When companies are hit with cybersecurity incidents, class action privacy litigation often follows. However, claimants in these kinds of cases face a threshold challenge of showing they have suffered a sufficient “injury in fact” to establish that they have standing to assert their claims. The following guest post, written by Paul Ferrillo, Kristine Argentine, Emily Dorner, and Alexandra Drury of the Seyfarth Shaw law firm, provides a survey of the current state of play for the standing requirements in this type of litigation. I would like to thank the authors for allowing me to publish their article as a guest post on this site. I welcome guest post submissions from responsible authors on topics of interest to this blog’s readers. Please contact me directly if you would like to submit a guest post. Here is the authors’ article. 
Continue Reading Guest Post: First There was Litigation; And Then There Was Standing

In the agency’s latest move underscoring its emphasis on cybersecurity disclosure, the SEC has filed settled charges against the U.K. educational publishing and services company Pearson plc, alleging that the company misled investors about a 2018 data breach. The company, which neither admitted nor denied the charges, agreed to pay a $1 million civil money penalty. The administrative enforcement action, while not the first of its type, does highlight the agency’s heightened focus on cybersecurity disclosure issues. The agency’s August 16, 2021 cease and desist order can be found here. The agency’s August 16, 2021 press release about the order can be found here. Pearson’s statement about the proceeding can be found here.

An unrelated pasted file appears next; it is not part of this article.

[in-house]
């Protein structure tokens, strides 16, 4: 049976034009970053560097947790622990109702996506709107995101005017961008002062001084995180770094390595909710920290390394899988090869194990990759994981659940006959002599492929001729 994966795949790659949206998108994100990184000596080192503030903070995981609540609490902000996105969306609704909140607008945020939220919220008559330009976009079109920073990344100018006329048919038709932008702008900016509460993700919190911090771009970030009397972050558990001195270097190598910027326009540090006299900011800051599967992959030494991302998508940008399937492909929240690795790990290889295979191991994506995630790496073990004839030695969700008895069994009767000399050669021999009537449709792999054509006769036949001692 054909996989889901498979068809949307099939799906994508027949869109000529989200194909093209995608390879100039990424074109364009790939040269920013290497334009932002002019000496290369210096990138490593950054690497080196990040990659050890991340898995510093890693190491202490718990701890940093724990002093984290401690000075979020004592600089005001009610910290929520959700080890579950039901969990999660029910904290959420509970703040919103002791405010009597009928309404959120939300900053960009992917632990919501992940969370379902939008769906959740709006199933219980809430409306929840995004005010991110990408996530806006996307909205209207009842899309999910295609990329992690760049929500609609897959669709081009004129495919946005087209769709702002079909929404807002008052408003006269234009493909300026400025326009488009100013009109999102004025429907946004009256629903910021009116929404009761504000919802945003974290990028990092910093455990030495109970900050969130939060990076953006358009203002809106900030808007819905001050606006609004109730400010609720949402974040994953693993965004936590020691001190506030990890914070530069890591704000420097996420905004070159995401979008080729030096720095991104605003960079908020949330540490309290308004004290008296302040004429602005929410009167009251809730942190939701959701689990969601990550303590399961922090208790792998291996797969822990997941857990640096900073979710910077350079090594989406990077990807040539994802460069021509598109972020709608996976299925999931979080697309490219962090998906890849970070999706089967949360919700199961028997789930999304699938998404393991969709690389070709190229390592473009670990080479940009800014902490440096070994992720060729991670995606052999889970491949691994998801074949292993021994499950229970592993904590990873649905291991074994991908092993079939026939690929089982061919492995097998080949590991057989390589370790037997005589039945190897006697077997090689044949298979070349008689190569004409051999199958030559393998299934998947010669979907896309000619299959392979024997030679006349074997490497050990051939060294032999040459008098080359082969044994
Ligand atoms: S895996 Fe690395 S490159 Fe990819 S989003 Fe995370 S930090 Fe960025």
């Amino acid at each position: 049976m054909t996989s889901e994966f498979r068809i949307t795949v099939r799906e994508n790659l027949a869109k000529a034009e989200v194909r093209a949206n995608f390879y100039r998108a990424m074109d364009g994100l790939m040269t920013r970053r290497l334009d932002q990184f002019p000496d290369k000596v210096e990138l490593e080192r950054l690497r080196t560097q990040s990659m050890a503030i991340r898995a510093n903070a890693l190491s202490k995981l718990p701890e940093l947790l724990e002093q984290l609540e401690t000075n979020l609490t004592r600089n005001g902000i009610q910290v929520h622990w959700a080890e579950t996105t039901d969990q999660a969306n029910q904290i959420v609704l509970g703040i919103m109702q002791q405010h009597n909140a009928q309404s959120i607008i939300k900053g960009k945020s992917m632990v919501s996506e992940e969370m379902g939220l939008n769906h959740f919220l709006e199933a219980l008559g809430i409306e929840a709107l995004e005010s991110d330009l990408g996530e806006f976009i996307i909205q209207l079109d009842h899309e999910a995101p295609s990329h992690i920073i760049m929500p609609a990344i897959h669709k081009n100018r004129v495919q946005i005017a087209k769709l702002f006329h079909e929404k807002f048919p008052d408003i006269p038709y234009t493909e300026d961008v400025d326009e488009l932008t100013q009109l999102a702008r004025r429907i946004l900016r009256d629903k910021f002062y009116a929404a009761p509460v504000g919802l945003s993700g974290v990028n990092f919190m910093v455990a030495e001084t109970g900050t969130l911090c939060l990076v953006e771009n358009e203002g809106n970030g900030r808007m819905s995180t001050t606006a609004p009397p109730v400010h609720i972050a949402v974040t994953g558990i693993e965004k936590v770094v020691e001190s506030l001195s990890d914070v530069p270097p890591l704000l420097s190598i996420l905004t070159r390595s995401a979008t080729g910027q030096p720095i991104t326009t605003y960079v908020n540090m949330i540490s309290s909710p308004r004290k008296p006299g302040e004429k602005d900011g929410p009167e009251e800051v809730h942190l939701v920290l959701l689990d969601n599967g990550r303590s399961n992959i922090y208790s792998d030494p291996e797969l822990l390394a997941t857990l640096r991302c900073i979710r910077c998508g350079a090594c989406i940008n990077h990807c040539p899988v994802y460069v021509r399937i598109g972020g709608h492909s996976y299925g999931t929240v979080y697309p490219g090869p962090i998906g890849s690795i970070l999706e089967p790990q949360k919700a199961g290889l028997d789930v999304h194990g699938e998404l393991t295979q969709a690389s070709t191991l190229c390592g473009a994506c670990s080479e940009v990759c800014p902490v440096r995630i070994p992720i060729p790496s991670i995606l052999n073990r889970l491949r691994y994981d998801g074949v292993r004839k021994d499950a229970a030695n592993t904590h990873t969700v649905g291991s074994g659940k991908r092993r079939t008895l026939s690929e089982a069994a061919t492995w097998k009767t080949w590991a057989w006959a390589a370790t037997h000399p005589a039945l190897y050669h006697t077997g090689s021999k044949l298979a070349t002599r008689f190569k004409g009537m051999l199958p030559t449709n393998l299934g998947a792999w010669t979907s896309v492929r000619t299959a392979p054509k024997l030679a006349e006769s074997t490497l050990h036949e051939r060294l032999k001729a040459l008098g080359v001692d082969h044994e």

Continue Reading SEC Charges Company Over Misleading Cybersecurity-Related Disclosures

John Cheffers

In the following guest post, John Cheffers analyzes the data relating to cybersecurity incidents at companies listed on Nasdaq and New York Stock Exchange. John is Associate Counsel and Director of Research at Watchdog Research. I would like to thank John for allowing me to publish his article as a guest post on this site. I welcome guest post submissions from responsible authors on topics of interest to this blog’s readers. Please contact me directly if you would like to submit a guest post. Here is John’s article.
Continue Reading Guest Post: Cybersecurity Incident and Litigation Review 2021

After the news emerged last week that Chinese cybersecurity regulators had cracked down on the ride-sharing firm DiDi Global shortly after the company completed its U.S. IPO, the company was hit with a U.S. securities class action lawsuit. However, DiDi was not the only Chinese company that recently completed a U.S. IPO that was targeted by the Chinese regulator. Two other Chinese companies that completed U.S. IPOs in June – Full Truck Alliance Co. Ltd. and Kanshun Limited – were both also notified that their companies were under review by the cybersecurity regulator. And now both of these companies have also been hit with U.S. securities class action lawsuits, as discussed below.
Continue Reading Two More Chinese Companies Hit with U.S. Securities Suits Following Post-IPO Crackdown by Chinese Regulator

On July 6, 2021, after the Wall Street Journal reported that prior to DiDi’s June 30, 2021 U.S. IPO,  government authorities had urged the Chinese ride-hailing firm to postpone the offering, but that the company, under pressure from investors, had gone ahead with the IPO anyway, it seemed that it would only be a matter of time before DiDi would be hit with a U.S. securities lawsuit. Indeed, as it turned out, the same day the Journal article appeared, an investor filed a U.S. securities class action lawsuit against the company. As discussed below, the lawsuit is based on cybersecurity and privacy concerns relating to the company’s ride-hailing app. A copy of the investor’s July 6, 2021 complaint can be found here.